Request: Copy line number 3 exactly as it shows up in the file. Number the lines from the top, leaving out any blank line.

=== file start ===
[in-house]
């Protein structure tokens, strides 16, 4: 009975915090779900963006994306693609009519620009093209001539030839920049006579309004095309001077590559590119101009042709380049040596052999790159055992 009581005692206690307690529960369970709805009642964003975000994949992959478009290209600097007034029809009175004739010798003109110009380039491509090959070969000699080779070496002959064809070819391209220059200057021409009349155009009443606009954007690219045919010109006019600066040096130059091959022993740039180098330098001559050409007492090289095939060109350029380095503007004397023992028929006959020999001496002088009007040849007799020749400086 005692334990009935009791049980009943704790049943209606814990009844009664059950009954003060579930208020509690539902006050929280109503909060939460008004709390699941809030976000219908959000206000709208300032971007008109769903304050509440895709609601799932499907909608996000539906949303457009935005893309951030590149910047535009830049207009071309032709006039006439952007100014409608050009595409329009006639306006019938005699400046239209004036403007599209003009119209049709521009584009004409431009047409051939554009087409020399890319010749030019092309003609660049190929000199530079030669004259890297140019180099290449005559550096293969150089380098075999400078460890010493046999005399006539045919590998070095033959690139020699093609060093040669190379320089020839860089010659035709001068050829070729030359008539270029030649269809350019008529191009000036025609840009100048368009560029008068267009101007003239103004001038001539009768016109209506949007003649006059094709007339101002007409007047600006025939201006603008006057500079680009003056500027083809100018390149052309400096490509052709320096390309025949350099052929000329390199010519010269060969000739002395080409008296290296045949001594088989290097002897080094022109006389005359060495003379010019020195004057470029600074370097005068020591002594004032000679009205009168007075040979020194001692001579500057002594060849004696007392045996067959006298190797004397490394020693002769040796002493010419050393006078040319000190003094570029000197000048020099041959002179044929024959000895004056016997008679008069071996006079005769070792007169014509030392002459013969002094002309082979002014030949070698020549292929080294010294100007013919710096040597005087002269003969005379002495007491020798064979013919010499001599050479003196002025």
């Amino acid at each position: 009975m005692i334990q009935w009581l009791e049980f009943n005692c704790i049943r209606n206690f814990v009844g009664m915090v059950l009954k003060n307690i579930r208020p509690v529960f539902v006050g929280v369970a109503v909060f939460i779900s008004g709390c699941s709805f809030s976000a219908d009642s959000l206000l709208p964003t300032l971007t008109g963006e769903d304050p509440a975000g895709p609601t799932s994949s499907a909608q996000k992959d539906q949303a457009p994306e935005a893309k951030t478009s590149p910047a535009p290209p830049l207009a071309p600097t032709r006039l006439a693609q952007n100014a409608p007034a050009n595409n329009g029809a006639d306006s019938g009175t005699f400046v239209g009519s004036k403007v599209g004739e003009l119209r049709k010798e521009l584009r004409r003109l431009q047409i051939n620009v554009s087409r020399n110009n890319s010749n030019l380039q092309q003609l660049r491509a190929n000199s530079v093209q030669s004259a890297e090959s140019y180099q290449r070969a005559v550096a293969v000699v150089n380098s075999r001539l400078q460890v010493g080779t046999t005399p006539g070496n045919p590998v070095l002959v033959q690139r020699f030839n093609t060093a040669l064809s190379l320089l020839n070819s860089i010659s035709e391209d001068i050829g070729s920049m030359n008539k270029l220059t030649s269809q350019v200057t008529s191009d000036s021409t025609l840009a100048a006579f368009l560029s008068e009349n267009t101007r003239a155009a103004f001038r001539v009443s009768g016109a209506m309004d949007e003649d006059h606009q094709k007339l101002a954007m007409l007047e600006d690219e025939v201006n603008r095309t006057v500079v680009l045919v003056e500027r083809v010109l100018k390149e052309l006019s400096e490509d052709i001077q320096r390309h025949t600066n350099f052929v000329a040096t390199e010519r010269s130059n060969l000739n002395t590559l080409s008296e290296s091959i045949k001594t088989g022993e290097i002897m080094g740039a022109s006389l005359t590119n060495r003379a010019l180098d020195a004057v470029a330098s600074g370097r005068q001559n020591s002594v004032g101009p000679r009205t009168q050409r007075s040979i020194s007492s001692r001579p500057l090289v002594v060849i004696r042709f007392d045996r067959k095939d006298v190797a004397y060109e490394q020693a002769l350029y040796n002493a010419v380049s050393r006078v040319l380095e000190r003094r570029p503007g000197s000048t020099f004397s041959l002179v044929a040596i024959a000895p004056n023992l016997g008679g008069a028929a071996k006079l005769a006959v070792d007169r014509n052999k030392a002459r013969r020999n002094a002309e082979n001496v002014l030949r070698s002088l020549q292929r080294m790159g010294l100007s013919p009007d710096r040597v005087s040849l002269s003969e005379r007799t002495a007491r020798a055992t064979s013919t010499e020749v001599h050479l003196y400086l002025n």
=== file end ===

């Amino acid at each position: 009975m005692i334990q009935w009581l009791e049980f009943n005692c704790i049943r209606n206690f814990v009844g009664m915090v059950l009954k003060n307690i579930r208020p509690v529960f539902v006050g929280v369970a109503v909060f939460i779900s008004g709390c699941s709805f809030s976000a219908d009642s959000l206000l709208p964003t300032l971007t008109g963006e769903d304050p509440a975000g895709p609601t799932s994949s499907a909608q996000k992959d539906q949303a457009p994306e935005a893309k951030t478009s590149p910047a535009p290209p830049l207009a071309p600097t032709r006039l006439a693609q952007n100014a409608p007034a050009n595409n329009g029809a006639d306006s019938g009175t005699f400046v239209g009519s004036k403007v599209g004739e003009l119209r049709k010798e521009l584009r004409r003109l431009q047409i051939n620009v554009s087409r020399n110009n890319s010749n030019l380039q092309q003609l660049r491509a190929n000199s530079v093209q030669s004259a890297e090959s140019y180099q290449r070969a005559v550096a293969v000699v150089n380098s075999r001539l400078q460890v010493g080779t046999t005399p006539g070496n045919p590998v070095l002959v033959q690139r020699f030839n093609t060093a040669l064809s190379l320089l020839n070819s860089i010659s035709e391209d001068i050829g070729s920049m030359n008539k270029l220059t030649s269809q350019v200057t008529s191009d000036s021409t025609l840009a100048a006579f368009l560029s008068e009349n267009t101007r003239a155009a103004f001038r001539v009443s009768g016109a209506m309004d949007e003649d006059h606009q094709k007339l101002a954007m007409l007047e600006d690219e025939v201006n603008r095309t006057v500079v680009l045919v003056e500027r083809v010109l100018k390149e052309l006019s400096e490509d052709i001077q320096r390309h025949t600066n350099f052929v000329a040096t390199e010519r010269s130059n060969l000739n002395t590559l080409s008296e290296s091959i045949k001594t088989g022993e290097i002897m080094g740039a022109s006389l005359t590119n060495r003379a010019l180098d020195a004057v470029a330098s600074g370097r005068q001559n020591s002594v004032g101009p000679r009205t009168q050409r007075s040979i020194s007492s001692r001579p500057l090289v002594v060849i004696r042709f007392d045996r067959k095939d006298v190797a004397y060109e490394q020693a002769l350029y040796n002493a010419v380049s050393r006078v040319l380095e000190r003094r570029p503007g000197s000048t020099f004397s041959l002179v044929a040596i024959a000895p004056n023992l016997g008679g008069a028929a071996k006079l005769a006959v070792d007169r014509n052999k030392a002459r013969r020999n002094a002309e082979n001496v002014l030949r070698s002088l020549q292929r080294m790159g010294l100007s013919p009007d710096r040597v005087s040849l002269s003969e005379r007799t002495a007491r020798a055992t064979s013919t010499e020749v001599h050479l003196y400086l002025n």